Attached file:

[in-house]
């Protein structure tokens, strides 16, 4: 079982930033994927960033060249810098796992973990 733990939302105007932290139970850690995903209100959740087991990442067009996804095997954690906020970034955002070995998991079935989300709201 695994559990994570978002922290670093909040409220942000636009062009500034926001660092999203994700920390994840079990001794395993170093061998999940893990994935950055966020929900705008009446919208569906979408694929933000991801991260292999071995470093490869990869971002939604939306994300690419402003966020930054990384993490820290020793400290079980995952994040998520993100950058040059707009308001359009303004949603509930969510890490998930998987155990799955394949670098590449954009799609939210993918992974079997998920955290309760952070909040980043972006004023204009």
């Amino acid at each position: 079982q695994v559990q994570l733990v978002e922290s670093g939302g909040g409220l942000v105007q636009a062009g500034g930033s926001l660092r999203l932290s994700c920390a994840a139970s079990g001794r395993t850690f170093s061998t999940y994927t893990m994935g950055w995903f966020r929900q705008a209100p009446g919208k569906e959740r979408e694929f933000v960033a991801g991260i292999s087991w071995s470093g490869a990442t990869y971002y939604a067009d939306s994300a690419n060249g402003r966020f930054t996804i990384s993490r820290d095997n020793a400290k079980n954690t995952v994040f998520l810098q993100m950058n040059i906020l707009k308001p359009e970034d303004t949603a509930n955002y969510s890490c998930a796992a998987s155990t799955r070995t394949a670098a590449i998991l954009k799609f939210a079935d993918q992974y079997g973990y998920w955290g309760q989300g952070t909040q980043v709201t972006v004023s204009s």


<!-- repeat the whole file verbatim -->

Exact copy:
[in-house]
């Protein structure tokens, strides 16, 4: 079982930033994927960033060249810098796992973990 733990939302105007932290139970850690995903209100959740087991990442067009996804095997954690906020970034955002070995998991079935989300709201 695994559990994570978002922290670093909040409220942000636009062009500034926001660092999203994700920390994840079990001794395993170093061998999940893990994935950055966020929900705008009446919208569906979408694929933000991801991260292999071995470093490869990869971002939604939306994300690419402003966020930054990384993490820290020793400290079980995952994040998520993100950058040059707009308001359009303004949603509930969510890490998930998987155990799955394949670098590449954009799609939210993918992974079997998920955290309760952070909040980043972006004023204009």
């Amino acid at each position: 079982q695994v559990q994570l733990v978002e922290s670093g939302g909040g409220l942000v105007q636009a062009g500034g930033s926001l660092r999203l932290s994700c920390a994840a139970s079990g001794r395993t850690f170093s061998t999940y994927t893990m994935g950055w995903f966020r929900q705008a209100p009446g919208k569906e959740r979408e694929f933000v960033a991801g991260i292999s087991w071995s470093g490869a990442t990869y971002y939604a067009d939306s994300a690419n060249g402003r966020f930054t996804i990384s993490r820290d095997n020793a400290k079980n954690t995952v994040f998520l810098q993100m950058n040059i906020l707009k308001p359009e970034d303004t949603a509930n955002y969510s890490c998930a796992a998987s155990t799955r070995t394949a670098a590449i998991l954009k799609f939210a079935d993918q992974y079997g973990y998920w955290g309760q989300g952070t909040q980043v709201t972006v004023s204009s």